I said I would be focusing on Twitter, but I lied. I had to poke around at more of The Huntington‘s social media because I wondered if they used it to present more, um, collection-y aspects than they have on Twitter. If you look at the website, you’ll notice that you can access Twitter, Facebook, etc. from a couple of points: little icons off to the right, and a drop down menu called “Interact” at the top.
The website itself is fine, though still a little busy for my money. Here’s my revolutionary idea for it: send the huntington.org address straight to the blogs! The Huntington runs the gamut of social media — Twitter, Facebook, Flickr podcasts, and vodcasts. The blogs, however, seem to already be streamlining much of this content into one place. Also, they are cool. They give me the tastes of the collection that I crave, as well as things I never expected, like this video of Sam Maloof. Check it out — it will make you cringe because you’ll think he’s going to slice through his fingers but, don’t worry, he doesn’t.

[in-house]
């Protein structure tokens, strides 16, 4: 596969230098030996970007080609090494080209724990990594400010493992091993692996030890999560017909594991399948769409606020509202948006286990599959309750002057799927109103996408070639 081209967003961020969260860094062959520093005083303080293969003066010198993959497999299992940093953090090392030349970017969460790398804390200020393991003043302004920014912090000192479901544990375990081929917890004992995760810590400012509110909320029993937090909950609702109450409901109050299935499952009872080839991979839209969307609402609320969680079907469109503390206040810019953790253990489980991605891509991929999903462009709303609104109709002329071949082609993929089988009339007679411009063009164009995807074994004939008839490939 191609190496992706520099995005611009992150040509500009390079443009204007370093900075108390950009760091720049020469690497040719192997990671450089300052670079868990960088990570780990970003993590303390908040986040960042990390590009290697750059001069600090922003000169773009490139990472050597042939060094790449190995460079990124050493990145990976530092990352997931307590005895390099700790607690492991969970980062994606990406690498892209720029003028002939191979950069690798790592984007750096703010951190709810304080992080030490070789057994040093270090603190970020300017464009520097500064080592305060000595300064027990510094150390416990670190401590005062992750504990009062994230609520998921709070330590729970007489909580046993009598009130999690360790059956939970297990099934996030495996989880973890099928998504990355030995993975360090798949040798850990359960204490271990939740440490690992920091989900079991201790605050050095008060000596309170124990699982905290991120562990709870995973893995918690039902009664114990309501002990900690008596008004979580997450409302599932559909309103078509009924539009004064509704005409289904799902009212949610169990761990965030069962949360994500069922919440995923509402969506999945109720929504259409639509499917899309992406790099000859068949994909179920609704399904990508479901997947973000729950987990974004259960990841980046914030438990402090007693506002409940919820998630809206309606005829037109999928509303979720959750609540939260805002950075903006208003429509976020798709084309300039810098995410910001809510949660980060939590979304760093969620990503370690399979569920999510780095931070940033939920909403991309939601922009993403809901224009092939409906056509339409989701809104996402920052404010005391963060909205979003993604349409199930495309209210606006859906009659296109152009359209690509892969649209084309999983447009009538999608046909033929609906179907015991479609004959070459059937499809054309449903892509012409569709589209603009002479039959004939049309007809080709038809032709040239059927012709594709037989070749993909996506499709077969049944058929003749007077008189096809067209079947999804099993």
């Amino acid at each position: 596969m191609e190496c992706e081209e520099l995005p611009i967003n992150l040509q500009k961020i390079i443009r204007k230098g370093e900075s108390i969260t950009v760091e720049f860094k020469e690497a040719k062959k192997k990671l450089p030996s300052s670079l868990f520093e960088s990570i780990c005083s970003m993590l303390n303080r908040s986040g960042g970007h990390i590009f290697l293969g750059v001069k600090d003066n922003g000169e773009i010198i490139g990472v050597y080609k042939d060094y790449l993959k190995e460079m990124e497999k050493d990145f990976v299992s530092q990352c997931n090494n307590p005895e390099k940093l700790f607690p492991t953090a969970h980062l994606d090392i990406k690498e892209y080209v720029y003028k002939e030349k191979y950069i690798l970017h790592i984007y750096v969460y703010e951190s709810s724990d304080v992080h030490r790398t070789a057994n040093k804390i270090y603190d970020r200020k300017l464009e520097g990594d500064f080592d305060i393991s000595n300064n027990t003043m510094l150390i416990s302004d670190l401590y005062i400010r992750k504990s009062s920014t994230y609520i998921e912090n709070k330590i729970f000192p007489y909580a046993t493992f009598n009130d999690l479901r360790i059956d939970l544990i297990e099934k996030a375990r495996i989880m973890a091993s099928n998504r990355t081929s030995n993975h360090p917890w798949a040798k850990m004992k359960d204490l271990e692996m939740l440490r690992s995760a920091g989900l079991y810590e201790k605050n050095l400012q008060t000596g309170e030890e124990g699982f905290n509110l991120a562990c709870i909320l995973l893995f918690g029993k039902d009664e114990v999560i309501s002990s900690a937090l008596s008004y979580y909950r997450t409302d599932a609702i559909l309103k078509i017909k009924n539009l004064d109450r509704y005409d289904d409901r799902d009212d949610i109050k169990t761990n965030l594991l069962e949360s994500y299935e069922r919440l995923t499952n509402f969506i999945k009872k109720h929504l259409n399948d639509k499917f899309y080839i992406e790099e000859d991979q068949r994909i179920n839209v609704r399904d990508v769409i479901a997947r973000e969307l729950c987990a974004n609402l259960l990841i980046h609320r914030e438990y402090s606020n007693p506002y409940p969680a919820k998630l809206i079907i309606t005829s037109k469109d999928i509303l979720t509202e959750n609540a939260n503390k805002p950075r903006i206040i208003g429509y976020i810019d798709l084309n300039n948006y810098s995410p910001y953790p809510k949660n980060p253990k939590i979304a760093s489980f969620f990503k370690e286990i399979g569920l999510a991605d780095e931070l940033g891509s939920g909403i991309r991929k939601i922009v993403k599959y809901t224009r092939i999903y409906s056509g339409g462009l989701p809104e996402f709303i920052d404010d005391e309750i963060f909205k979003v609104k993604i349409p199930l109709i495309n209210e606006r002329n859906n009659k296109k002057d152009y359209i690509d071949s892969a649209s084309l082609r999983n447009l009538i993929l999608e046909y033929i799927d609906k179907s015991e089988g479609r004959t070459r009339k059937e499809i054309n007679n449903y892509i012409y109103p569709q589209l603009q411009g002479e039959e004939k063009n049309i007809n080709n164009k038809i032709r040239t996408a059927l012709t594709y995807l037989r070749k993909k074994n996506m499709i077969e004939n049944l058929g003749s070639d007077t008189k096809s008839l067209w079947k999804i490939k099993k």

There is a lot going on at The Huntington. Even the podcasts, which I haven’t listened to yet but am pretty excited about, are arranged into several categories: you can subscribe to podcasts about astronomy and World War II. You can download audio tours of gardens and exhibitions.
There’s a lot happening, a lot to talk about, and a lot of justification for using a lot of social media. But I wonder what might happen if it were all accessible
through the blog. Because, as I said, much of it already is — the Flickr images, the youtube videos, the Twitter feed, nestled nicely at the right of the screen. Would you lose viewers by not having the same icons, the same level of access, to all the social media content? I don’t know, but it’s something to consider. In any case, The Huntington’s blogs seem to offer more than any of the other options (more content and more easy cross-referencing to the others), and you don’t have to join or download anything to use them. If nothing else, it seems like they should be highlighted in some way. As a user, I would probably just avoid the “Interact” menu. I would write it off as a bunch of programs I didn’t want to join, things I didn’t want to deal with. But the blogs offer easy public access and simple navigation. Very nice.
The image above is in the public domain, but check out this report if you’re interest in the history of LA.